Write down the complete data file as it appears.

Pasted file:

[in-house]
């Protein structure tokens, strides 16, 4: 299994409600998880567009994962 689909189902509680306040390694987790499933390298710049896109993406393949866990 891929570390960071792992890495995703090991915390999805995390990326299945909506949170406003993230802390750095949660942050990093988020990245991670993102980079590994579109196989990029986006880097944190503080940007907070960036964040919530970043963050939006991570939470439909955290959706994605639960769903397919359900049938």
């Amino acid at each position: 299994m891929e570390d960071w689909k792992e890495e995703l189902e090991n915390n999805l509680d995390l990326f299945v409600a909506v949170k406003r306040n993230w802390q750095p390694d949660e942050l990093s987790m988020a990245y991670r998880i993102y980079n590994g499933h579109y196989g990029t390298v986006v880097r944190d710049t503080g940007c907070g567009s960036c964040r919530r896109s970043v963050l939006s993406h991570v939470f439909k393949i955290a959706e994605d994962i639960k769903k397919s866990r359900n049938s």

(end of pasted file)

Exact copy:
[in-house]
């Protein structure tokens, strides 16, 4: 299994409600998880567009994962 689909189902509680306040390694987790499933390298710049896109993406393949866990 891929570390960071792992890495995703090991915390999805995390990326299945909506949170406003993230802390750095949660942050990093988020990245991670993102980079590994579109196989990029986006880097944190503080940007907070960036964040919530970043963050939006991570939470439909955290959706994605639960769903397919359900049938």
């Amino acid at each position: 299994m891929e570390d960071w689909k792992e890495e995703l189902e090991n915390n999805l509680d995390l990326f299945v409600a909506v949170k406003r306040n993230w802390q750095p390694d949660e942050l990093s987790m988020a990245y991670r998880i993102y980079n590994g499933h579109y196989g990029t390298v986006v880097r944190d710049t503080g940007c907070g567009s960036c964040r919530r896109s970043v963050l939006s993406h991570v939470f439909k393949i955290a959706e994605d994962i639960k769903k397919s866990r359900n049938s």